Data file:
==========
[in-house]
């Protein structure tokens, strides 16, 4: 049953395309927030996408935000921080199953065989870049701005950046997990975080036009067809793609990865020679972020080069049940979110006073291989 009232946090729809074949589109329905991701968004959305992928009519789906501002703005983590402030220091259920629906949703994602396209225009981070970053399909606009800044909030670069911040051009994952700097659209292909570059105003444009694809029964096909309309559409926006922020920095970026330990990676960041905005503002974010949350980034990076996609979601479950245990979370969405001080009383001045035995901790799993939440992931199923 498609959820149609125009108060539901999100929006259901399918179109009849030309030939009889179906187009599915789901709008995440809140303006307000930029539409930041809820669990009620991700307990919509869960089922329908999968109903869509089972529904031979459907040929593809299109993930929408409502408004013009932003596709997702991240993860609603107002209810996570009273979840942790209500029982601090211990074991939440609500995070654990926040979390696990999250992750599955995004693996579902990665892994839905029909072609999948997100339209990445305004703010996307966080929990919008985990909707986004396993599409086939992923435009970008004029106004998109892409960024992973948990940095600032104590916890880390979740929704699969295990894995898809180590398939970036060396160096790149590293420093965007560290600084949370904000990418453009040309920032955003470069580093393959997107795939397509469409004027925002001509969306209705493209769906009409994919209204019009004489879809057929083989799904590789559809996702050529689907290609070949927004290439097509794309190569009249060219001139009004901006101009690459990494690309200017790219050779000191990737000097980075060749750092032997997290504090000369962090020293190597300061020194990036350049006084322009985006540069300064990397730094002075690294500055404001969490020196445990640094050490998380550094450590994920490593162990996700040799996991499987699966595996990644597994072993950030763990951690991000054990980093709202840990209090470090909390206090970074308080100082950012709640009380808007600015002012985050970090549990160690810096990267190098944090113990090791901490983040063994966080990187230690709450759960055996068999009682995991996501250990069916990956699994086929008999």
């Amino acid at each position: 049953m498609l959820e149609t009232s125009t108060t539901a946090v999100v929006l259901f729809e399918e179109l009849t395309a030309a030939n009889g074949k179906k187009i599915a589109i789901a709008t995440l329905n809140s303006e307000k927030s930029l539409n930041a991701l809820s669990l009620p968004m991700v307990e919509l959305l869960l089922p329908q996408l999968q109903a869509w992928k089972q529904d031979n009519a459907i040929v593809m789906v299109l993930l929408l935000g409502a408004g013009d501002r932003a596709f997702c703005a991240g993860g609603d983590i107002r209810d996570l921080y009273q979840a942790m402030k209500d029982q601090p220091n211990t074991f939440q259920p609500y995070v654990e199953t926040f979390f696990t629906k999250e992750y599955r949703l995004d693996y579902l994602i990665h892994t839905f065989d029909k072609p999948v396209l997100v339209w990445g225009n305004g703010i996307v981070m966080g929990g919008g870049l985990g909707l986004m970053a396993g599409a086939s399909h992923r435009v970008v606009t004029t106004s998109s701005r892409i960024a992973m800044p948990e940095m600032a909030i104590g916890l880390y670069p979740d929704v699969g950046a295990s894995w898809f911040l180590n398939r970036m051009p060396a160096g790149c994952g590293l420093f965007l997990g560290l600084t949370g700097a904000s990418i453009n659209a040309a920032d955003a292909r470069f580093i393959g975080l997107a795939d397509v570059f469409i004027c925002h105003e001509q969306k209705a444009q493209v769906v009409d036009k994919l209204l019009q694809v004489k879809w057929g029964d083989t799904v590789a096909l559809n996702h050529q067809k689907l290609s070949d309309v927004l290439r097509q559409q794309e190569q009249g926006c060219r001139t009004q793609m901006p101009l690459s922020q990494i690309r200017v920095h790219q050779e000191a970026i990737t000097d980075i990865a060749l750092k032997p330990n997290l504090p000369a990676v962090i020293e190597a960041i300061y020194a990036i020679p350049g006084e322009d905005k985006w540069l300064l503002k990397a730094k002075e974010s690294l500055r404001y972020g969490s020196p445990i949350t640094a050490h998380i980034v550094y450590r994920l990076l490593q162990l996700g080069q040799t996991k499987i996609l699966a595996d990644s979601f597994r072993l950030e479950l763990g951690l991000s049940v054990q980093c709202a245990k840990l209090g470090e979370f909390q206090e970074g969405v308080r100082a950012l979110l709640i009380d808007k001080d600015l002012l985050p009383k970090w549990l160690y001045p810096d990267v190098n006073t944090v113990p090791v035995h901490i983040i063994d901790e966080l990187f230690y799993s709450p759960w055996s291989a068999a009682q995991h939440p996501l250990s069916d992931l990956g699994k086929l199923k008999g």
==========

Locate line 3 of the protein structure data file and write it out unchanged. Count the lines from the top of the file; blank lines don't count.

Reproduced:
């Amino acid at each position: 049953m498609l959820e149609t009232s125009t108060t539901a946090v999100v929006l259901f729809e399918e179109l009849t395309a030309a030939n009889g074949k179906k187009i599915a589109i789901a709008t995440l329905n809140s303006e307000k927030s930029l539409n930041a991701l809820s669990l009620p968004m991700v307990e919509l959305l869960l089922p329908q996408l999968q109903a869509w992928k089972q529904d031979n009519a459907i040929v593809m789906v299109l993930l929408l935000g409502a408004g013009d501002r932003a596709f997702c703005a991240g993860g609603d983590i107002r209810d996570l921080y009273q979840a942790m402030k209500d029982q601090p220091n211990t074991f939440q259920p609500y995070v654990e199953t926040f979390f696990t629906k999250e992750y599955r949703l995004d693996y579902l994602i990665h892994t839905f065989d029909k072609p999948v396209l997100v339209w990445g225009n305004g703010i996307v981070m966080g929990g919008g870049l985990g909707l986004m970053a396993g599409a086939s399909h992923r435009v970008v606009t004029t106004s998109s701005r892409i960024a992973m800044p948990e940095m600032a909030i104590g916890l880390y670069p979740d929704v699969g950046a295990s894995w898809f911040l180590n398939r970036m051009p060396a160096g790149c994952g590293l420093f965007l997990g560290l600084t949370g700097a904000s990418i453009n659209a040309a920032d955003a292909r470069f580093i393959g975080l997107a795939d397509v570059f469409i004027c925002h105003e001509q969306k209705a444009q493209v769906v009409d036009k994919l209204l019009q694809v004489k879809w057929g029964d083989t799904v590789a096909l559809n996702h050529q067809k689907l290609s070949d309309v927004l290439r097509q559409q794309e190569q009249g926006c060219r001139t009004q793609m901006p101009l690459s922020q990494i690309r200017v920095h790219q050779e000191a970026i990737t000097d980075i990865a060749l750092k032997p330990n997290l504090p000369a990676v962090i020293e190597a960041i300061y020194a990036i020679p350049g006084e322009d905005k985006w540069l300064l503002k990397a730094k002075e974010s690294l500055r404001y972020g969490s020196p445990i949350t640094a050490h998380i980034v550094y450590r994920l990076l490593q162990l996700g080069q040799t996991k499987i996609l699966a595996d990644s979601f597994r072993l950030e479950l763990g951690l991000s049940v054990q980093c709202a245990k840990l209090g470090e979370f909390q206090e970074g969405v308080r100082a950012l979110l709640i009380d808007k001080d600015l002012l985050p009383k970090w549990l160690y001045p810096d990267v190098n006073t944090v113990p090791v035995h901490i983040i063994d901790e966080l990187f230690y799993s709450p759960w055996s291989a068999a009682q995991h939440p996501l250990s069916d992931l990956g699994k086929l199923k008999g």